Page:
Though the financial industry has long claimed that resolving consumer disputes through arbitration is less costly and more efficient, the increased oversight and data collection has ratcheted up the economic stakes.
In addition, some firms are worried about the handling of consumer data and how it will be protected, since Cordray is proposing that the data be made public.
The bureau is "considering publishing these materials on our website to promote transparency and enable the public to learn more about the arbitration process," Cordray said at the hearing.
Sabrina Rose-Smith, a partner in the consumer financial services litigation group at Goodwin Procter, said it is unclear how much oversight the CFPB will have over the arbitration process.
"If you have free rein to collect all this information about the process, you have ammunition to nitpick the process," Rose-Smith said. "There is some concern within the industry that the more data they collect on this, especially if they are asking [arbitration] administrators about costs and fees, that they would come into major financial services providers and say here's what we think you have to do. There is concern that [financial firms] would have to change their agreements and be subject to an enforcement action."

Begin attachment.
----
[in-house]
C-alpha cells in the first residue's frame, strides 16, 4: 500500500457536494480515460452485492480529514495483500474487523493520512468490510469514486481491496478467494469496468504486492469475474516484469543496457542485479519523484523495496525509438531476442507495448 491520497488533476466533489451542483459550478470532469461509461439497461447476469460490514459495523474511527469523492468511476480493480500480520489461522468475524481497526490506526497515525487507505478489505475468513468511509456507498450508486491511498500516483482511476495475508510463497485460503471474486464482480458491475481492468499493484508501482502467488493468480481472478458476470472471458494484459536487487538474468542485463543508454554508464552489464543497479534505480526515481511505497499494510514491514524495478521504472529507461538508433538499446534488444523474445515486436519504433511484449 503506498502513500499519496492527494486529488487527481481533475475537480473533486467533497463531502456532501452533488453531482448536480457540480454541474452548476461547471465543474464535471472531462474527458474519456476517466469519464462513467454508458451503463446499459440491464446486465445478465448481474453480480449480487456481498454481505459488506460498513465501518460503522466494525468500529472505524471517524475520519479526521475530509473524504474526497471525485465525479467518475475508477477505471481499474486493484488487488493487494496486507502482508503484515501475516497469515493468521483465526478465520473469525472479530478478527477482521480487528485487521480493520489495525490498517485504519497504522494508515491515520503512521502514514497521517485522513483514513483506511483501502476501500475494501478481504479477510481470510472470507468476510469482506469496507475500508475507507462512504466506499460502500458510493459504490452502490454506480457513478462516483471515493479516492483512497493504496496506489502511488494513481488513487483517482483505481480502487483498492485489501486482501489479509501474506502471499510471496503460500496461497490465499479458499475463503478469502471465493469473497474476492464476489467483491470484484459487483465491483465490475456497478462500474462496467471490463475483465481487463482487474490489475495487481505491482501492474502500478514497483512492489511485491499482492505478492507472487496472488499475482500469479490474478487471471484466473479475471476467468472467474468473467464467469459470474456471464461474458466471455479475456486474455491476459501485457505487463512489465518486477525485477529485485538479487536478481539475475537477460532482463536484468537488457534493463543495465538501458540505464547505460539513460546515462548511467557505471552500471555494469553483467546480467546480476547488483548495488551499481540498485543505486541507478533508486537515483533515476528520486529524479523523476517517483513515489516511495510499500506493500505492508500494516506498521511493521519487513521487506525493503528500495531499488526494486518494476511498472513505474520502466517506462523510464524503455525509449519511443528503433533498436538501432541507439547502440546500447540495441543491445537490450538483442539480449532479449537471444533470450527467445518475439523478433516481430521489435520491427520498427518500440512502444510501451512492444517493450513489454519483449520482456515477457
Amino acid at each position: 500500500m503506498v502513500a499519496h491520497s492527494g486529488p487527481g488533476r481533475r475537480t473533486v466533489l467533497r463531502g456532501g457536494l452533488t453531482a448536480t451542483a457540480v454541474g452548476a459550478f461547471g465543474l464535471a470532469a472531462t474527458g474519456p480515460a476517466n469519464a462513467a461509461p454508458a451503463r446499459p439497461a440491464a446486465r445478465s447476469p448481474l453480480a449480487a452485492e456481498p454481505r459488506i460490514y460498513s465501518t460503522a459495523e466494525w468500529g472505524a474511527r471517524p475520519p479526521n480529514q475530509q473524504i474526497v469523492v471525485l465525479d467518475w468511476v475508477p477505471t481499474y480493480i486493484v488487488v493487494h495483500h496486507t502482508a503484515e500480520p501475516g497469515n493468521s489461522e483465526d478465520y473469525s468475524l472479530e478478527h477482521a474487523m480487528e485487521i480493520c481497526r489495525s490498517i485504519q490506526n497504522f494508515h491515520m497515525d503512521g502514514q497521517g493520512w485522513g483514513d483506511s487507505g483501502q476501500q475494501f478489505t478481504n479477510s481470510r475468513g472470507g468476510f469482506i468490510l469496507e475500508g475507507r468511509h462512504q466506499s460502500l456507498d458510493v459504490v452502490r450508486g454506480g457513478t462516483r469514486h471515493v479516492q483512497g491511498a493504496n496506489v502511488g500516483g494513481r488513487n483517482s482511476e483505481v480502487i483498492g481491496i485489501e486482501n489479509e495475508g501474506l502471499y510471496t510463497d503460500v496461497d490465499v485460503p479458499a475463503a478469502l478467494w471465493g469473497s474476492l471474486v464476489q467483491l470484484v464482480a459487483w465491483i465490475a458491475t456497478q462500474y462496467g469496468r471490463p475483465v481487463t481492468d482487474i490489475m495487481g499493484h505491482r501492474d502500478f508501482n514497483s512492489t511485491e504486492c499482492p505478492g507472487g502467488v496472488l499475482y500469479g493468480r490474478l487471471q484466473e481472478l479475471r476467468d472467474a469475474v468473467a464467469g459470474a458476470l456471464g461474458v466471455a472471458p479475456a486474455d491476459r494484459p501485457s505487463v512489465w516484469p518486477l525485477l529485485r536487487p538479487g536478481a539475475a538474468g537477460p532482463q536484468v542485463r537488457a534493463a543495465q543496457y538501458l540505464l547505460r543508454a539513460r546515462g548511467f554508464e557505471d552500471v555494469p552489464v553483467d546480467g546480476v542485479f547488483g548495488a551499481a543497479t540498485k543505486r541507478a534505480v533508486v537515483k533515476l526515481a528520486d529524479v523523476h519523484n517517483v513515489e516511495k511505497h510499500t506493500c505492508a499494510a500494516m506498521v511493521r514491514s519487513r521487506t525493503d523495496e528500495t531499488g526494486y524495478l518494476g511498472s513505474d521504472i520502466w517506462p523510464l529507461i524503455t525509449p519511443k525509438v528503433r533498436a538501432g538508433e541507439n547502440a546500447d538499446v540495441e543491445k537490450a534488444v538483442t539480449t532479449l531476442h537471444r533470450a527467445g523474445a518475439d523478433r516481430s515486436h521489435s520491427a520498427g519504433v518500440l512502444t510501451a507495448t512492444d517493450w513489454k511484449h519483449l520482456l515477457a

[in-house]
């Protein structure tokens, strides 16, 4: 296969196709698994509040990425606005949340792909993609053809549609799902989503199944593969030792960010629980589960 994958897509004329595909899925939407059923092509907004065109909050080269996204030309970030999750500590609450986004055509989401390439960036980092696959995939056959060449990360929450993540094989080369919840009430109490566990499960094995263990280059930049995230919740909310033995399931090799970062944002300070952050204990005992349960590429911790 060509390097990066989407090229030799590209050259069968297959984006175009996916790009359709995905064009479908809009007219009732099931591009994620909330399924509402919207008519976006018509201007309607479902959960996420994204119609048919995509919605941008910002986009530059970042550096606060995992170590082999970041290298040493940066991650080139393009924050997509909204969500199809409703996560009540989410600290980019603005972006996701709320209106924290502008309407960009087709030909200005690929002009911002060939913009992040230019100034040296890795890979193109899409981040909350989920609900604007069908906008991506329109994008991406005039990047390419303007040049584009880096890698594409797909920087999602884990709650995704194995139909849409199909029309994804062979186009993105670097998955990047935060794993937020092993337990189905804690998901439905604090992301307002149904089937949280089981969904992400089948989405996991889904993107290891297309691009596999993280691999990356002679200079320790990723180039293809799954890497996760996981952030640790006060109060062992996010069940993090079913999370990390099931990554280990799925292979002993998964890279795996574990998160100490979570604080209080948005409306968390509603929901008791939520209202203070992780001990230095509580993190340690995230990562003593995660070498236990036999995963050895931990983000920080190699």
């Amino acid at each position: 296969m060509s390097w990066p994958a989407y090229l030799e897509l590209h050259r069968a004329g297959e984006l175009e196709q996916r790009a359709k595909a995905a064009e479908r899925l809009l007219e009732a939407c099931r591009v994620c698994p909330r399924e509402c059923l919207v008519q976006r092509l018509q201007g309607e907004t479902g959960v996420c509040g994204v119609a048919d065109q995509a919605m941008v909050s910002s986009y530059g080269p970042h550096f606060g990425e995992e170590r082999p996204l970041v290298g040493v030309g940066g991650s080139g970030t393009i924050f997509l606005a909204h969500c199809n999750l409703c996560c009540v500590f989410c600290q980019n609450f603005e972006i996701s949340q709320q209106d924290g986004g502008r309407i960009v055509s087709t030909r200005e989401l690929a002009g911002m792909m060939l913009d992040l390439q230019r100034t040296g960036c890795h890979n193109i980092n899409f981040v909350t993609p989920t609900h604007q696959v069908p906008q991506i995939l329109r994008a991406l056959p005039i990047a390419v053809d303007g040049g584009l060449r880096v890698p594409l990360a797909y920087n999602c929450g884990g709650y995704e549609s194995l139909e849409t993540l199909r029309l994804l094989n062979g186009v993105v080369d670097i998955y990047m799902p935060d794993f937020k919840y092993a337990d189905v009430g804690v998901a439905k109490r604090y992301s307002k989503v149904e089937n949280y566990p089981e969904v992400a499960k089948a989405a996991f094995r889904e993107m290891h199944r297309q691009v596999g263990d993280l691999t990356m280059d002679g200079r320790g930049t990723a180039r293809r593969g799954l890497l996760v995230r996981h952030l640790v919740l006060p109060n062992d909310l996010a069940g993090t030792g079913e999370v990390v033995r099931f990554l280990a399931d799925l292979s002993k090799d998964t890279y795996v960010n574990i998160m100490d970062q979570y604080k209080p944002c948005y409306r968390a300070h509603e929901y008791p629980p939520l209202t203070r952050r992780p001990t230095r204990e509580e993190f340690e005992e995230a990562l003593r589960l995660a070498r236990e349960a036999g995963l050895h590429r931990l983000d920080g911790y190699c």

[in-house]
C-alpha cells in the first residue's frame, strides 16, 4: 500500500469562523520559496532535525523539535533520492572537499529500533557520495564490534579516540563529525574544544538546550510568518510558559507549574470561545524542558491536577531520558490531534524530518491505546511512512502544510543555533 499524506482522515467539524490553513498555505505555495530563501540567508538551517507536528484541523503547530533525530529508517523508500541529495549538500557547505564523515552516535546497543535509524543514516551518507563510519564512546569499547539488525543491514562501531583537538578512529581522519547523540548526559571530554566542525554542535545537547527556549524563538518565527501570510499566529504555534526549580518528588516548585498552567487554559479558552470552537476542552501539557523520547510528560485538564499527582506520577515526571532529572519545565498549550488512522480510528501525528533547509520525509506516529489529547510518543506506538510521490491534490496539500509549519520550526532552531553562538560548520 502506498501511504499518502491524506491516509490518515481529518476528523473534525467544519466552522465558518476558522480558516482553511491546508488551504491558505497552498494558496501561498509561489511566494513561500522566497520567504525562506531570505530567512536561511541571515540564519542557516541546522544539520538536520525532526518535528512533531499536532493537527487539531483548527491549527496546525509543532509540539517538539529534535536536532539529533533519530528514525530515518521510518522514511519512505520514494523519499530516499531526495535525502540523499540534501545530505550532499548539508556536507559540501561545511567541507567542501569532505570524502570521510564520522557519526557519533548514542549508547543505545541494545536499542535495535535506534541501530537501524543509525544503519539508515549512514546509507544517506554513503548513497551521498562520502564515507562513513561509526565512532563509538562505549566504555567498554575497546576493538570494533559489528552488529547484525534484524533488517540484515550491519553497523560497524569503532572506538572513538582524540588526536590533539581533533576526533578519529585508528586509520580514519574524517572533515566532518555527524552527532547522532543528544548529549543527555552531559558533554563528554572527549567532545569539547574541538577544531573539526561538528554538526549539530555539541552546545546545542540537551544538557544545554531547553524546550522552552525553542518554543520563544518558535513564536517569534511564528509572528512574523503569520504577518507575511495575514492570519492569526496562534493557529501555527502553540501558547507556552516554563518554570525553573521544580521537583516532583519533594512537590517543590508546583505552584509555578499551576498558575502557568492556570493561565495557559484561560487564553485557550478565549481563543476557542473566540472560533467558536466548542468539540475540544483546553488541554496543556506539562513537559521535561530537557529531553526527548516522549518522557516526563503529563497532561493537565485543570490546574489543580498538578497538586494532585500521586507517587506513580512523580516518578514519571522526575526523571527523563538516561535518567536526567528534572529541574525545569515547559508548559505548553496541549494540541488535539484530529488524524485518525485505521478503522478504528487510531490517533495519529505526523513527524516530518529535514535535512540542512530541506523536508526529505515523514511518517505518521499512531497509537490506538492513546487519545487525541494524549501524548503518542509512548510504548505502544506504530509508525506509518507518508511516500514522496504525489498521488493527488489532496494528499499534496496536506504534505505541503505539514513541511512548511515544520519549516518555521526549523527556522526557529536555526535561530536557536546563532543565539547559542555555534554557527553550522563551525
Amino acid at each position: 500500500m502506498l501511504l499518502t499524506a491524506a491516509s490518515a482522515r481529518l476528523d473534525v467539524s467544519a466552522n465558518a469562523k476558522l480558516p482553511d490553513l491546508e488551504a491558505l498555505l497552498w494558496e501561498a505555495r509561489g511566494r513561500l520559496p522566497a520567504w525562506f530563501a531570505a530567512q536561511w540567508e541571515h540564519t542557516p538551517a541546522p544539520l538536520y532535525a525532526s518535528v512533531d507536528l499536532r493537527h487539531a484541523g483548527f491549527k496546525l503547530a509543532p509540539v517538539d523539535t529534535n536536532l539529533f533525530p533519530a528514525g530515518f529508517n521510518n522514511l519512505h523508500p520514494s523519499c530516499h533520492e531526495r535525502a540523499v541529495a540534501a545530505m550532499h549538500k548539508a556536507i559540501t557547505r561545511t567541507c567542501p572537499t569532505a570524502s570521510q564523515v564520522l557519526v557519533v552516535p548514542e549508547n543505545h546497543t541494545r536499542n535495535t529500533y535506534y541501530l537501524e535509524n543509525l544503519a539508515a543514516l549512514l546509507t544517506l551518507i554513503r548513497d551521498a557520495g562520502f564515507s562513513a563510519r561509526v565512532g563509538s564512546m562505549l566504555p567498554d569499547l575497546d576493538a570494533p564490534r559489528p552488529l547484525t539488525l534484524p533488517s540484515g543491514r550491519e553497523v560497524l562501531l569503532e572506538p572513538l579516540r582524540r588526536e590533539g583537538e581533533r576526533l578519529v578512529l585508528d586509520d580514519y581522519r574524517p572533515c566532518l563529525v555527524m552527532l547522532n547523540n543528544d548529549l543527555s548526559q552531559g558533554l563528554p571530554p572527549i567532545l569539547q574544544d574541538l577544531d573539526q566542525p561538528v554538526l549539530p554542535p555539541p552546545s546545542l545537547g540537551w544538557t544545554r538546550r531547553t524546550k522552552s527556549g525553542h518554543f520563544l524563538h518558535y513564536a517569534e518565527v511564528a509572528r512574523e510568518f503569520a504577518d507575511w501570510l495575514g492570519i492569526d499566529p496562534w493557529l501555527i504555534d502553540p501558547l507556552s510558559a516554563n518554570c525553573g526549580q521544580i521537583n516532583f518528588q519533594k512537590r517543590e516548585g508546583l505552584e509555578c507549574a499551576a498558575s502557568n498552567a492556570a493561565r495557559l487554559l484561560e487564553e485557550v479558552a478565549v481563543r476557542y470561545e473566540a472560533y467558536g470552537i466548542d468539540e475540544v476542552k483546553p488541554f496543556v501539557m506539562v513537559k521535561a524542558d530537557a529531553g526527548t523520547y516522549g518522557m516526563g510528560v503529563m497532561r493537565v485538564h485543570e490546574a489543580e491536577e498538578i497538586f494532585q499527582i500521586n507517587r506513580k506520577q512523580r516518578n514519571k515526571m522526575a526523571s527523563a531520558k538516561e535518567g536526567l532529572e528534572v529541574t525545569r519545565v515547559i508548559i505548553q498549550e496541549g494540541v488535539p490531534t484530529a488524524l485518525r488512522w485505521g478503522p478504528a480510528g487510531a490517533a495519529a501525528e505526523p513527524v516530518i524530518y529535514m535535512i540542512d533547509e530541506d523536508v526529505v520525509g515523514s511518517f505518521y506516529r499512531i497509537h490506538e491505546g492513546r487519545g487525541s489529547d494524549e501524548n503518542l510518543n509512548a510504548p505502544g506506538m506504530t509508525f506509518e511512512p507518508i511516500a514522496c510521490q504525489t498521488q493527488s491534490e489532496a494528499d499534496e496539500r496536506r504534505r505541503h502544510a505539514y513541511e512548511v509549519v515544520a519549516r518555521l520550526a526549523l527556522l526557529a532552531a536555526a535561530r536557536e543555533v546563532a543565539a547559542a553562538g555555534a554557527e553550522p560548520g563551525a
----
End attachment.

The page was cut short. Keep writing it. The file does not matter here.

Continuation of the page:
The CFPB's proposal states that financial firms that continue to have arbitration clauses must redact consumer names, addresses, phone numbers, Social Security numbers, account numbers, driver's license and passport numbers from information sent to the bureau. But the plan is short on other details.
The final rule is expected to have more specifics on how the data is collected and how it would be made available to the public, Rose-Smith said.
"There is a lot of borrower information in the CFPB's hands without any sense they will be good and careful stewards of it," she said. "I just don't see them having as much practice and ability to safeguard that data as other agencies. Can they strike a balance between transparency and privacy?"